This year’s World Series set up to give a long-suffering fan base its first championship in generations. Either the Cubs would have won their first World Series title since 1908 or the Indians would have accomplished the feat for the time since 1948. The Indians had more rest going into the series, having beaten the Blue Jays in five games in the ALCS, but the Cubs had the best record in the majors this season and appeared to have the best overall team heading into the Fall Classic, particularly with getting Kyle Schwarber back for the first time since April to perform DH duties in Cleveland and pinch hit in Chicago.
After taking a 3-1 lead in the best-of-seven series, the Indians looked like they would be able to cruise to the title, especially with two of the final three games at their home park, Progressive Field. The Cubs’ bats finally came alive, though, in Games 5 and 6 to give the Cubs two in a row and force the decisive Game 7 with the Cubs sending presumed NL Cy Young winner SP Kyle Hendricks to the mound and the Indians using their ace, SP Corey Kluber, who was making his third start of the series and second straight on short rest.
The Cubs got off to a quick lead in Game 7, with OF Dexter Fowler hitting a leadoff home run — the first ever in a World Series Game 7 — to put the Cubs on the board first.
The Indians tied it with a Carlos Santana RBI single in the bottom of the third. The Cubs retook the lead in the fourth, with a two-run inning thanks to RBIs by SS Addison Russell and C Willson Contreras. They added to the lead in the next inning with a solo home run by 2B Javier Baez and 1B Anthony Rizzo‘s RBI single. Then in the bottom of the fifth, the Indians cut the lead in half by scoring two runs on a wild pitch by P Jon Lester, who came into the game after 4.2 innings from Hendricks. C David Ross, who entered the game with Lester and his playing in the final game of his career, hit a solo home run in the sixth inning to make it a 6-3 game. After Cubs closer Aroldis Chapman entered the game with two outs in the bottom of the eighth, OF Brandon Guyer hit a RBI double to make it a 6-4 game. It became a whole new ballgame one batter later when OF Rajai Davis smashed a two-run shot to left field, the first postseason home run of his career, to tie the game at 6-6.
Hendricks pitched well but was pulled by manager Joe Maddon after 4.2 innings, four hits, two runs (one earned), a walk and two strikeouts. Lester had a strong performance in his first relief outing since the 2007 ALCS as a member of the Red Sox; he went 3+ innings, allowing three hits and an unearned run while walking one and striking out four. Cubs closer Aroldis Chapman, who threw 62 pitches in the previous two games, gave up the three-run lead he had inherited and failed to get the four-out save. He did get through the ninth inning, though, to force extra innings.
On the Indians side, Kluber went four innings for the Tribe, giving up four earned runs on six hits with no walks or strikeouts. RP Andrew Miller, who has been the key to the team’s bullpen throughout the postseason, allowed two earned runs on four hits in 2.1 innings; he walked one and struck out one. RP Cody Allen, the team’s closer, came in next and went two innings, before giving way to RP Bryan Shaw, who came into the game with one out and a runner on first in the top of the ninth. He got through the inning without the runner scoring that’s to an acrobatic play by SS Francisco Lindor to end the inning and leave OF Jason Heyward stranded at third.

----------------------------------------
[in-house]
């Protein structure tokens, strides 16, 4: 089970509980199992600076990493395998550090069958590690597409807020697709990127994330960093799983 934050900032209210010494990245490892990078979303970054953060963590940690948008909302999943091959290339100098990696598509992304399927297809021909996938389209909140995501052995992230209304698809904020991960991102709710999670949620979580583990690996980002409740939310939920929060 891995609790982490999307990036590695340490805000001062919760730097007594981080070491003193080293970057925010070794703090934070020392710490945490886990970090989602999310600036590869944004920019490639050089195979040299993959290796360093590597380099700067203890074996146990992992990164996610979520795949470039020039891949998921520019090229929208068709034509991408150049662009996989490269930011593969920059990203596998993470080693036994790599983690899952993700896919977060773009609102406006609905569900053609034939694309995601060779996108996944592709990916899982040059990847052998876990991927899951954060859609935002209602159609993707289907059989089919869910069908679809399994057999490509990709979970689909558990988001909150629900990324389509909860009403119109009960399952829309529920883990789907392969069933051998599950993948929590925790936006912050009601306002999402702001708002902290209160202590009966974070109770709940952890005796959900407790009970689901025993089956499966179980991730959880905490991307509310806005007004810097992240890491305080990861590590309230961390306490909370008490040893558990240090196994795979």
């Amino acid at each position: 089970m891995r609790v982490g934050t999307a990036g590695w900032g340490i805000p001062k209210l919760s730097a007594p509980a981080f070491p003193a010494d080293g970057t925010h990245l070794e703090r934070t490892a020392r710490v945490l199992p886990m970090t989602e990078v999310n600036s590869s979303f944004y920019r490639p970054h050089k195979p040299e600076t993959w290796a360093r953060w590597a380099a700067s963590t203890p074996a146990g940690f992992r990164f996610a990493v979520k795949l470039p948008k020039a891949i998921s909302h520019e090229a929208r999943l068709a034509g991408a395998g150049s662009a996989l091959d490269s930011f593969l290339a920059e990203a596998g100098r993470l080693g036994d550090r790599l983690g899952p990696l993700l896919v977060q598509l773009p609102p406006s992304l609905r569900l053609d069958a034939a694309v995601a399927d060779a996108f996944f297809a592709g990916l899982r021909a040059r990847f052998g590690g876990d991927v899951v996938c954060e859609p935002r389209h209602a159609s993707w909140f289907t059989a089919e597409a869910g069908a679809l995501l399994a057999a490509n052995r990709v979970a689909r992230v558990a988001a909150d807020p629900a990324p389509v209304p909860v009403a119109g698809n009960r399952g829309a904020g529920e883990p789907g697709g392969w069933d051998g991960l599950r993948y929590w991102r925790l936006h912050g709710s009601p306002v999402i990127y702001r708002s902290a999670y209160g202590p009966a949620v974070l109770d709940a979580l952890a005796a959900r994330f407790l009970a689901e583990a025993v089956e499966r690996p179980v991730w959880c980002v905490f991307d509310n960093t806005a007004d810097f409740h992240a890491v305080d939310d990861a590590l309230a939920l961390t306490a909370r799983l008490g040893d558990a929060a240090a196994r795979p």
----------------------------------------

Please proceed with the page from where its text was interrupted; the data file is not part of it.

After a 17-minute rain delay, extra innings began with a leadoff single by Schwarber off of Shaw. Three batters and one out later, OF Ben Zobrist gave the Cubs the lead again when he drove in Schwarber with a RBI double that set up runners on second and third with one out. C Miguel Montero then scored Rizzo with a base hit up the middle that made it 8-6 and loaded the bases. The Montero hit also ended Shaw’s night, as Indians manager Terry Francona went to his bullpen to bring in P Trevor Bauer, who hasn’t had a good postseason but got the two outs he needed to get to keep the bases loaded and keep it a 8-6 game heading into the bottom of the 10th.
With Chapman done for the night, the responsibility of getting the final three outs of the game fell to RP Carl Edwards Jr. After striking out 1B Mike Napoli to start the inning, he got 3B Jose Ramirez to ground out to Russell at short. That left Guyer as the Indians’ last hope to extend the game. He did just that by drawing a walk, which brought Davis to the plate to try to do what he did in the eighth and tie it with a two-run home run. Davis couldn’t duplicate that feat, but he did make it 8-7 by driving in Guyer with a RBI single. That was it for Edwards’ night as RP Mike Montgomery came in from the bullpen to try to get the final out. He got the job done, inducing a groundout to 3B Kris Bryant by OF Michael MartinezMichael Martinez.
Although Chapman was charged with a blown save, he ends up earning the win as the Cubs win their first World Series title in 108 years. Montgomery earned the save, and Shaw was tagged for the loss. Zobrist was named World Series MVP. And there will be celebrations going on in Wrigleyville all night long as the longest championship drought in U.S. pro sports history has officially ended with the Cubs’ first championship in more than a century. Fitting that their fans had to wait through a rain delay and an exta inning before being able to celebrate.
It was quite a season for the Cubs, ending with something that some people thought might never happen again. Now the question becomes how long will it be until the Cubs win it all again? Can they repeat in 2017?